As the winds, rains and other impacts of Hurricane Matthew–now declared a Category 4 hurricane–hit Haiti and the Bahamas, making its way through the east coast, towards the west, SCAD students should prepare for possible impact.
“The further west you go the safer you are,” said WJCL Meteorologist and SCAD Dean of Liberal Arts Beth Concepcion.
SCAD issued an email notifying students that the storm is being closely monitored at around noon on Tuesday. Another email was sent out shortly after, letting students know that classes will be cancelled Wednesday, Oct. 5, to Thursday, Oct. 6, and that all SCAD buildings will be closed from Wednesday through Sunday.
Students are encouraged to evacuate, if possible, and to devise a plan if evacuation is required. “It was going a little bit more to the east, now it’s going more towards the west,” Concepcion said.
“I think we’ll have a better idea Wednesday where exactly it’s going to go. Of course, as it gets closer we are going to know better where it’s going to go,” she added.
Concepcion shared what she thinks the effects the hurricane would look like in Savannah. Particularly in the coastal and low-country areas of the town.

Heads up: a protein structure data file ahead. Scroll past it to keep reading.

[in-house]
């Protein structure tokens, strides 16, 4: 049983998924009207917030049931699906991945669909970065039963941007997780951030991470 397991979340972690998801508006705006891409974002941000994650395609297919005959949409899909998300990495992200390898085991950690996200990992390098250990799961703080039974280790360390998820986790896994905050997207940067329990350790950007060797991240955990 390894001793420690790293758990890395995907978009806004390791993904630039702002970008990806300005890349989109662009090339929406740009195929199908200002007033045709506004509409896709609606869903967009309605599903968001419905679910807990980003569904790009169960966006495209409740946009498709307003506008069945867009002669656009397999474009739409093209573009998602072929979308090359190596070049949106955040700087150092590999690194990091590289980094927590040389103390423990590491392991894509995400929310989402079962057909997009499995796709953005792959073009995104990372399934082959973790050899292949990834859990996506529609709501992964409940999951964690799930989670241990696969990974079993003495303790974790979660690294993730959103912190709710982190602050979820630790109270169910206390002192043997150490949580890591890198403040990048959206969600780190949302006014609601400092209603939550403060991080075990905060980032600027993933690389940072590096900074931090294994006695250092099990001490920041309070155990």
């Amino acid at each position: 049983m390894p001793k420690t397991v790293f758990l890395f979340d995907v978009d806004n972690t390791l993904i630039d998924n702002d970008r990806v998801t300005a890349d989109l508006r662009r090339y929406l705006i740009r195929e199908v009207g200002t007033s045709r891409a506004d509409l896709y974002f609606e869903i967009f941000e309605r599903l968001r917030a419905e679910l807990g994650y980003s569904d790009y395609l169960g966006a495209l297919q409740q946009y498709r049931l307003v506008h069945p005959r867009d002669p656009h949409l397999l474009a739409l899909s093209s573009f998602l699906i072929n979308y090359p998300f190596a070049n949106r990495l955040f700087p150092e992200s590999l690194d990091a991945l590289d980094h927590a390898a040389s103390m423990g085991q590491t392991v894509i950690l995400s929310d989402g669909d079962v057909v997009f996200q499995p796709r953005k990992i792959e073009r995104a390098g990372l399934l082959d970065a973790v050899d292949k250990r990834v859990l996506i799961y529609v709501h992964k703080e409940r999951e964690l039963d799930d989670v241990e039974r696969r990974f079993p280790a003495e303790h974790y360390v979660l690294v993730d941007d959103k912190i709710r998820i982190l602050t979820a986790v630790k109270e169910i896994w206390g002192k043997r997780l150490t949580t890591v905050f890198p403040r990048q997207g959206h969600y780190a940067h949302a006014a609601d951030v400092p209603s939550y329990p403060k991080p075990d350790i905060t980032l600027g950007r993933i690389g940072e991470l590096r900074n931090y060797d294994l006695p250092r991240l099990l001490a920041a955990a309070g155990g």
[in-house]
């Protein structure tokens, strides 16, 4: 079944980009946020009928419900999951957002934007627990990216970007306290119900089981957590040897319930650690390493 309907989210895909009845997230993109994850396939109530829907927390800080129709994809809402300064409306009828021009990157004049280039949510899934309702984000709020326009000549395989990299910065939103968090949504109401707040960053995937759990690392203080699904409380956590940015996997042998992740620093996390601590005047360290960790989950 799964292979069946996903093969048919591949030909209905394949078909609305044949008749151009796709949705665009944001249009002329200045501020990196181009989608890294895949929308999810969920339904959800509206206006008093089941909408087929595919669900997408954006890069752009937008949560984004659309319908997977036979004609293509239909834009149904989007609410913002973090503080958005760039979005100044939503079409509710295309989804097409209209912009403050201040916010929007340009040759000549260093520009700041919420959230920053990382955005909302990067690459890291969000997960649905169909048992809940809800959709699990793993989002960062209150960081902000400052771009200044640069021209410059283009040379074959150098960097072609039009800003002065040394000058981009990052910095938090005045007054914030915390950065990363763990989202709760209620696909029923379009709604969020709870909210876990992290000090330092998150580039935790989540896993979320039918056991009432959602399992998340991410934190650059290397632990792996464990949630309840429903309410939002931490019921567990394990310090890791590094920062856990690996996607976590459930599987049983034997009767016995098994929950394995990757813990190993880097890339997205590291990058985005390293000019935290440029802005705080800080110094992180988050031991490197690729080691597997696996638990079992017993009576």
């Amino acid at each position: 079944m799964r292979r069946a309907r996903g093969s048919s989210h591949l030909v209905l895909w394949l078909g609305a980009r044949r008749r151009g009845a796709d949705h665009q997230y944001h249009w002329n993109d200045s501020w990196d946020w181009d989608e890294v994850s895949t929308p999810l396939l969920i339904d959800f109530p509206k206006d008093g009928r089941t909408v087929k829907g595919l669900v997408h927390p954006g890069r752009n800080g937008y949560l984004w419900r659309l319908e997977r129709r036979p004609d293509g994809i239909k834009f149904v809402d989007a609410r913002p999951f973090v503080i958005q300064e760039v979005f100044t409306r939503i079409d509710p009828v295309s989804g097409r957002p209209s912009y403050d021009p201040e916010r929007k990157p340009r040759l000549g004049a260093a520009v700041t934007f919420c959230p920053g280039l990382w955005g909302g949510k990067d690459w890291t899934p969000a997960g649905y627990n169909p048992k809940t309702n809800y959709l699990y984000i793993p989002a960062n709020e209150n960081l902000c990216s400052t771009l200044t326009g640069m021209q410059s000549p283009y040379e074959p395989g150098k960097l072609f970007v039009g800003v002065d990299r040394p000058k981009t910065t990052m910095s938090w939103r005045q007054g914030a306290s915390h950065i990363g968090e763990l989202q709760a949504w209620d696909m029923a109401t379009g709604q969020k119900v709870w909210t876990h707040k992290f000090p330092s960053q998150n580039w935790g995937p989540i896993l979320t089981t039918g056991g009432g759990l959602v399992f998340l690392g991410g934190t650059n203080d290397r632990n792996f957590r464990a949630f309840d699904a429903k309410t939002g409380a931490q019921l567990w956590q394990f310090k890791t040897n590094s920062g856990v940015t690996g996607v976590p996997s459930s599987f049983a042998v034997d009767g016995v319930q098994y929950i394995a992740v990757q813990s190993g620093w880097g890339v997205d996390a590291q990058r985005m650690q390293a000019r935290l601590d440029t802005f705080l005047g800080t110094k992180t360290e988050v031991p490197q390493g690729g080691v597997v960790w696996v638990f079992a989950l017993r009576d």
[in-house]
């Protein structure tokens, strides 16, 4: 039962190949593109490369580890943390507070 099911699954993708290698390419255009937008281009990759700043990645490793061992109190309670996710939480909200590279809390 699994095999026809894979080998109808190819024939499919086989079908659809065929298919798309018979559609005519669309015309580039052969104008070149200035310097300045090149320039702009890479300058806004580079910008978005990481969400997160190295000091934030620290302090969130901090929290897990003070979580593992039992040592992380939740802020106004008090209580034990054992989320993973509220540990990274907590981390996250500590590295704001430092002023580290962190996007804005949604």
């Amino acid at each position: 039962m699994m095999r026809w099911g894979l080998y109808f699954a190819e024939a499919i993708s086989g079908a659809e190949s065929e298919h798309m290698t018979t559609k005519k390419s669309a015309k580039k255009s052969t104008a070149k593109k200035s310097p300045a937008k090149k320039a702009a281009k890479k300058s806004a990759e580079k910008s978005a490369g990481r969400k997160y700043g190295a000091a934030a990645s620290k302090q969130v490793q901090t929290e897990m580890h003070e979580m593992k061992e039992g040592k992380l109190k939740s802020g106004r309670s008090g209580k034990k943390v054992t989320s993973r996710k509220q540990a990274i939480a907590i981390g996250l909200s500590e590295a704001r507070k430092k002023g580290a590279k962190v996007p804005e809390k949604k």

“Obviously it’s going to affect the islands. Obviously it’s going to affect low-lying areas, and we know that when we have a heavy rain that there are many parts of the city that flood,” Concepcion explained. “Parts of Ardsley Park, parts of Baldwin Park, parts of the Victorian District all flood.
Despite the sense of urgency and suggestion to students to evacuate if possible, the people of Savannah have yet to be mandated to evacuate. The town has not been declared to be, in a ‘state of emergency.’
South Carolina, however, has issued an evacuation for the coast, and states of emergency have been declared in parts of Georgia, Florida and South Carolina. Again, despite the actions of near-by states Chatham County has yet to order a voluntary or mandatory evacuation for Savannah and surrounding areas.
“Chatham County is not currently under any tropical storm or hurricane watches or warnings,” said Kristin Fulford, spokeswoman for the Chatham Emergency Management Agency.
“The current track is still forecasting the storm to remain off Georgia’s coast,” she added.
As of Tuesday evening, SCAD has not ordered an evacuation of the campus, despite canceling classes. If an evacuation is ordered, Savannah students who cannot evacuate themselves will be transported by bus to the Atlanta campus.
According to Dean of Students David Blake, SCAD will be communicating with students via SCAD Alert text messages, emails and the SCAD homepage. For more information and updates on the state of Hurricane Matthew or its potential impact on Savannah, visit the emergency preparedness website.